Wednesday, February 28, 2018


photo by: _thewhiteguy (via Instagram)

Each day
is framed
by sunrises and sunsets.
What we do in between
is our lives,
days drifting by dreamily,
as if there will 
always be
more time.

Let's remember
to stop often,
look up at the sky,
smile at passing dogs
and people,
commune with trees
and waves,
breathe deeply
the gift of the hours
that are ours,
handfuls of happiness,
be grateful.

Saturday, February 24, 2018

My Inner Bird

Original artwork by Marion Syme
for Clayoquot Eclectic

My inner bird is, perhaps,
the raven with her gobble-cry,
or maybe the cheep of a small sparrow.
Perhaps a mourning dove.

How many times can the heart break?
As many times as are required of us.
I turn on the news.
The young are rising.
Thank God.

Children are still dying.
There was Sandy Hook one Christmas;
now it is years later
and the children are still dying.
How are we adults to bear
the world we have created
for the young?

My inner bird must be
a tough old bird,
because we’re still here,
still outraged,
and our hearts still fire with hope
when the young raise their voices
and speak their painful truth
- our painful truth -
to corrupt power.

My inner bird
shrieks with a pain
I cannot release
for fear the walls will tumble.
All identifiable walls have tumbled
but, thankfully,
there is cement and mortar,
and willing hands
to help us
build them up again.

For Kerry’s prompt at Real Toads: to write a poem as a one-sided conversation to a disinterested audience. The governmental audience is certainly disinterested, in anything but their own agenda.

Also shared with the Poetry Pantry at Poets United.

Tuesday, February 20, 2018

Sing a More Hopeful Song

Emma Gonzalez, 17, a survivor of the Marjory Stoneman Douglas High School shooting, calls bullshit on the status quo. This is how strong one voice can be.

voices silenced
under the barrage of bad news
when we can't begin
to find the words
to fix this suffering world

let us go out into the forest
breathe in some peace
return to sing songs of healing
like small sweet birds

place twigs between
my nest and yours
share nuts and seeds

we old ones grow weary
of fighting the same fight
let us listen to the young
saying "we call bullshit"
and "enough!"
march with them
add our voices to theirs
sing a more hopeful song

for Susan's prompt at Poet's United's Midweek Motif: Voice

Thursday, February 15, 2018


Image by

He was my last Valentine.
I told him, I have one relationship
- one last stab at hope –
left in me,
and I don’t have ten more years 
to heal another broken heart.

He nodded.
But he was sly.
He knew all the words,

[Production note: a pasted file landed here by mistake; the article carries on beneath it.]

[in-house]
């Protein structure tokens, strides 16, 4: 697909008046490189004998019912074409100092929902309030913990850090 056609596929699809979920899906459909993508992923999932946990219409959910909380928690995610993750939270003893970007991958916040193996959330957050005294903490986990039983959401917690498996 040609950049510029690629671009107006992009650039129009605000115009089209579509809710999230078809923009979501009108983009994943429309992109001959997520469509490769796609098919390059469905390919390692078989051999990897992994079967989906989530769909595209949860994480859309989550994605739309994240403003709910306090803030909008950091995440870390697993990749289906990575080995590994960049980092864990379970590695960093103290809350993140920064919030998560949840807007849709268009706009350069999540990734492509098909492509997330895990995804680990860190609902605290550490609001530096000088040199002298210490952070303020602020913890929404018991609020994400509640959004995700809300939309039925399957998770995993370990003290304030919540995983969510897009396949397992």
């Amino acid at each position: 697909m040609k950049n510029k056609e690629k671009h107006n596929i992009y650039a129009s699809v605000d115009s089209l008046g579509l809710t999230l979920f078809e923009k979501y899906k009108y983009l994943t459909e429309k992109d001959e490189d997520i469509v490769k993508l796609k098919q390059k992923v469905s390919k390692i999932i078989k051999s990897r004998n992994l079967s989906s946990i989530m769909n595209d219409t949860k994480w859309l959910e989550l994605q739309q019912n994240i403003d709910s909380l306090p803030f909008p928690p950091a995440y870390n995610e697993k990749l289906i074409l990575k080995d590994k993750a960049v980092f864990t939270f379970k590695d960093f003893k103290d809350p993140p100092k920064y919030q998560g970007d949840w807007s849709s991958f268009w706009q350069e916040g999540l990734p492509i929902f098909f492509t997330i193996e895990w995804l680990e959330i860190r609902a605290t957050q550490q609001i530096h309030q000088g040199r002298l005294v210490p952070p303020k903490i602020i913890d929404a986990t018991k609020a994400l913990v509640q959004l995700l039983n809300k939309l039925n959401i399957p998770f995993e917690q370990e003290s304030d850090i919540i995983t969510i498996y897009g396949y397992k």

and I never played "the game".
Later, it was revealed
he had two others on the string,
“keeping his options open”,
while he plied me with
sweet promises of forever,
leading me past the point 
of healthy, instinctive fear.

I fell like a lemming off a cliff,
like a horse heading for the barn,
like a freight train to nowhere.

When he told me oh, so sorry,
he was "confused",
he "needed time" 
(to try out the other two)
he said he’d miss 
my blueberry muffins.
Would you believe I made him 
one last batch,
before I left his house that midnight
and drove the long road home?
Yes, of course you will totally believe it.

I got my revenge, though.
No, no poison in the muffins.
I lived on and got to be me.
He still had to remain himself:

a befuddled Quixote,
tilting his misguided lance
at all the pretty ladies.

LOL. For Rommy's prompt at Real Toads: Love Hurts.

Wednesday, February 14, 2018


Kennedy Lake

I am driving home through the mountains,
and I'm writing this poem to you,
Mother Earth,
because you dazzle me.
This morning,
you have your best
blue sky and sunshine on.

Snowy peaks glisten
at the summit,
gauzy clouds wrapping
the slopes' shoulders
like prayer shawls.

Tall trees are draped 
in winter snow jackets,
and  lake and  sky
change places,
the water is so clear.

Around every corner,
vista after beautiful vista
leaves me breathless,
and the only word I have for you,
again and again, is

I drove through the mountains heading home this morning, and didnt have my camera with me. If I had, I would have stopped twenty times, the beauty was that breathtaking. The scenery is always spectacular, along that highway, though the road itself is a bit worrisome. But this morning, Mother Nature exceeded herself. She pulled out all the stops.  I wrote this poem in my mind as I traveled. I am now back at my desk, and have a lot of catching up to do. It is a glorious sunny day and I am ecstatic to be here, on the West Coast, on Planet Earth, in early spring.

for Sumana's prompt at Midweek Motif: Word.

Thursday, February 8, 2018

Stairway to Heaven

This is not the actual Stairway to Heaven tree,
but is one of the trees on the Tall Tree Trail
on Meares Island

I climbed the
Stairway to Heaven tree
that first summer,
when all the world
was bathed in 
gold and green.